Risk Factors for Mucormycosis amongst COVID-19 Patients Top

Mucormycosis is an invasive fungal infection, occurs by mucormycetes fungus. It is rarely seen in healthy individuals. Human body is not the usual habitat of this fungus; however, it can enter the body through inhalation or skin injuries and can present in the nose and mucus of healthy individuals. These organisms are found in abundance in a country such as India and particularly in soil and decaying organic matter such as fruits and vegetables. A normally functioning immune system typically fights it off. It is frequently seen in events where the immune system is suppressed such as uncontrolled diabetes, haematological malignancy, immunosuppressive and corticosteroid therapy.[4],[7],[10]

  Possible Routes of Transmission of Mucormycosis during Hospitalisation Top

Published evidence points to several potential sources of the infection in hospitals, but it does not mention oxygen tanks, humidifiers or face masks. Two studies published in 2014 and 2016 implicate hospital linens from poorly managed laundries as a source. In 2009, a review of research into hospital outbreaks identified ventilation systems, adhesive bandages, wooden tongue depressors and ostomy bags as other possible sources of this fungal infection. Pathologists also report that another possible transmission route is the inhalation of spores in dust from nearby building works, or contaminated air-conditioning filters. They also focused on the importance of infection through the skin, for example, through burns, needle-stick injuries, catheter insertion sites, insect bites and stings.[11]

  Pathogenesis and Clinical Symptoms Top

Mucormycosis can affect various body organs. Currently, it is manifesting as an invasive rhino-orbito-cerebral disease in COVID patients, affecting nose, eye, throat, ear, mouth, lungs and brain. The infection is commonly known as a black fungus because it obstructs blood flow to affecting tissue, which kills infected tissue and this necrotic tissue that causes the characteristic black discoloration of the patient's tissue, rather than the fungus itself.[7],[10],[11]

The most common clinical manifestations are rhinocerebral, pulmonary and cutaneous involvement. The area of involvement can be affected by the underlying condition. While rhinocerebral involvement is reported in diabetic patients, rhinocerebral and pulmonary involvement is seen in patients with neutropenia due to bone marrow transplantation and leukaemia. Contamination follows the inhalation route. The phagocytic cells of a healthy individual can destroy the spores of the inhaled fungus, but in patients with low immunity such as patients on immunosuppressants, patients having tumour, diabetic patients or patients who are prolonged hospitalised, the spores can infect the vascular endothelium by invasion. Warning signs of the mucormycosis in COVID patients include pain and redness around the face and particular around eyes or nose, with headache, fever, coughing, shortness of breath, haematemesis and altered mental status.[10],[11],[12]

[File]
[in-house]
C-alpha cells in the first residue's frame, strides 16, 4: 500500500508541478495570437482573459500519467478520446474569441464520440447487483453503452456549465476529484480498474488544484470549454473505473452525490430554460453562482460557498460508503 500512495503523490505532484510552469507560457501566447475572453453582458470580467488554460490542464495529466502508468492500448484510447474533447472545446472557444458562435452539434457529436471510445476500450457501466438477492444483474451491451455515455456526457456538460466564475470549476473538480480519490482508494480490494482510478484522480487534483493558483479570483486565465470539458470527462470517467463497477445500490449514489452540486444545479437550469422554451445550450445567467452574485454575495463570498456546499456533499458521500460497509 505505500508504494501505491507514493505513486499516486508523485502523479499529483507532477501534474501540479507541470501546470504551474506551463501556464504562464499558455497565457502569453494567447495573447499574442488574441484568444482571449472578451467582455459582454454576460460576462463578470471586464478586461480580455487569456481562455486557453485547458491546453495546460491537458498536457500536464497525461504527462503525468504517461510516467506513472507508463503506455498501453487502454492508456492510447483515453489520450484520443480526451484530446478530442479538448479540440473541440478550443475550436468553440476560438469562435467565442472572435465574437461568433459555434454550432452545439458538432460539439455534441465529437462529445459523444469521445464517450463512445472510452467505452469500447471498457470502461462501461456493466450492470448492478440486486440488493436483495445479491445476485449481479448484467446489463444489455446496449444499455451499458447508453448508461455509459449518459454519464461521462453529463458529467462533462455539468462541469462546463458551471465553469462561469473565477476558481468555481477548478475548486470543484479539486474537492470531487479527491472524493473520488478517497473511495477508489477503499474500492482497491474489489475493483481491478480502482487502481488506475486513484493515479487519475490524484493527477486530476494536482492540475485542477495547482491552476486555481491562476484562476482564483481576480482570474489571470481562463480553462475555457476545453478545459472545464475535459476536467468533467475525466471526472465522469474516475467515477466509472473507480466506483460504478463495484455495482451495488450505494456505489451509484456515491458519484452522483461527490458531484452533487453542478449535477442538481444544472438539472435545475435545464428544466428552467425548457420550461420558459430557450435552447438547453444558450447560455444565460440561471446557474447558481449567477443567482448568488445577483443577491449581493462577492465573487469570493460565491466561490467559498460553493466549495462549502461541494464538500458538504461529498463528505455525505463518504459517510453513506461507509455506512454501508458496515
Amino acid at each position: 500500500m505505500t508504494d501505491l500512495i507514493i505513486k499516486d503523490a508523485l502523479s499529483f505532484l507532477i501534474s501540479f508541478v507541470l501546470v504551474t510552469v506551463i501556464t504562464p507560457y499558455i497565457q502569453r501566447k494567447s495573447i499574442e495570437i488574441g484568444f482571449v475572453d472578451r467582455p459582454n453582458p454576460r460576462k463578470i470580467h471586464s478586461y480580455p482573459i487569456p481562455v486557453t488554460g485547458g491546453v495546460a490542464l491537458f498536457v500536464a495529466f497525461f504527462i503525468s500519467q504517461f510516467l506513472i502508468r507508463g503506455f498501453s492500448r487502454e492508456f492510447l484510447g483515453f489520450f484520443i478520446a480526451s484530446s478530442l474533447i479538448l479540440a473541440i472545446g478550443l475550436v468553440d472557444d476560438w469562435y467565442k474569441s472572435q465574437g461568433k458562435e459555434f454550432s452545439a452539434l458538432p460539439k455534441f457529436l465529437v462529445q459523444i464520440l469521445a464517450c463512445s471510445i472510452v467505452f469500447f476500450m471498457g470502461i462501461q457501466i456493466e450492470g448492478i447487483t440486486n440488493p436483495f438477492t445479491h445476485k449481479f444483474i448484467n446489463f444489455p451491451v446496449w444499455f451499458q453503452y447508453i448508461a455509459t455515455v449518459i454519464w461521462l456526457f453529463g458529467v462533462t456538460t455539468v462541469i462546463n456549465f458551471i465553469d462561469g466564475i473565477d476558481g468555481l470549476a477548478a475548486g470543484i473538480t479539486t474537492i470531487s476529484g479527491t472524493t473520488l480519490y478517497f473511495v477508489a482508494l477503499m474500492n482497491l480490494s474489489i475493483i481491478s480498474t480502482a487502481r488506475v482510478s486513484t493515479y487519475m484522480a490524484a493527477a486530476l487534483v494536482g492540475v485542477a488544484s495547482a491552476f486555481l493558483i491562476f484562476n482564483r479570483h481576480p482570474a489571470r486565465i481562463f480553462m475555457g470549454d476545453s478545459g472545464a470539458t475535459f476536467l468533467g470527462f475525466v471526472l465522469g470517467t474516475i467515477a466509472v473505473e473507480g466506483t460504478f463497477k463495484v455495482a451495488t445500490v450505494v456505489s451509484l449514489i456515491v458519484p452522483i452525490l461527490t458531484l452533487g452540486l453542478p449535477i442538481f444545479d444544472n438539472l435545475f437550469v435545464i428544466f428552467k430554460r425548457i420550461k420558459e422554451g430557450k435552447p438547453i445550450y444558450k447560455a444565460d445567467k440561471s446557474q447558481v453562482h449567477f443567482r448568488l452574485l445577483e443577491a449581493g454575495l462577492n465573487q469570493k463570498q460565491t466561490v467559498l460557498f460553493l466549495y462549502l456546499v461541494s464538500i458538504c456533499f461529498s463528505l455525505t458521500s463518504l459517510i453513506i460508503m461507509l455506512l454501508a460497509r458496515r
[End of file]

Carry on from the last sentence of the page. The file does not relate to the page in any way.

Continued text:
According to the experts, infection with mucormycetes should be suspected when there is sinusitis; local pain on the cheek bone, one-sided facial pain, numbness or swelling; blackish discoloration over bridge of nose/palate; teeth loosening and blurred/double vision with pain; thrombosis, necrosis and skin lesion and chest pain, pleural effusion and worsening of respiratory symptoms. Experts advise that one should not count all cases of blocked nose as cases of bacterial sinusitis, particularly in the context of immunosuppression and/or COVID-19 patients on immunomodulators. Experts emphasise not to hesitate to seek aggressive investigations for detecting fungal infection, they advise.[8]

  Treatment Modalities for Mucormycosis Top

It is essential to control blood glucose level as well as diabetic ketoacidosis in vulnerable patients. One should use steroids and immunomodulators judiciously; correct dose, correct timing and duration are essential. First line of treatment of mucormycosis includes antifungals. However, some patients may eventually require surgery. Experts have said that it is of prime importance to control diabetes, reduce steroid use and discontinue immunomodulators. To maintain adequate systemic hydration, the treatment includes infusion of intravenous normal saline before infusion of amphotericin B and antifungal therapy, for at least 4–6 weeks. Experts stressed the need to control hyperglycaemia, and monitor blood glucose level after discharge following COVID-19 treatment, and also in diabetics. If the infection is severe, extensive debridement with removal of the affected tissue is done. Patients need to be monitored clinically and with radio imaging for response and to detect disease progression. Management of COVID-19 patients with mucormycosis is a team effort involving internal medicine specialists, microbiologists, intensivist, neurologist, ENT specialists, ophthalmologists, dentists, surgeons (maxillofacial/plastic), specialised nurses and others.[8],[9],[10],[11],[12],[13]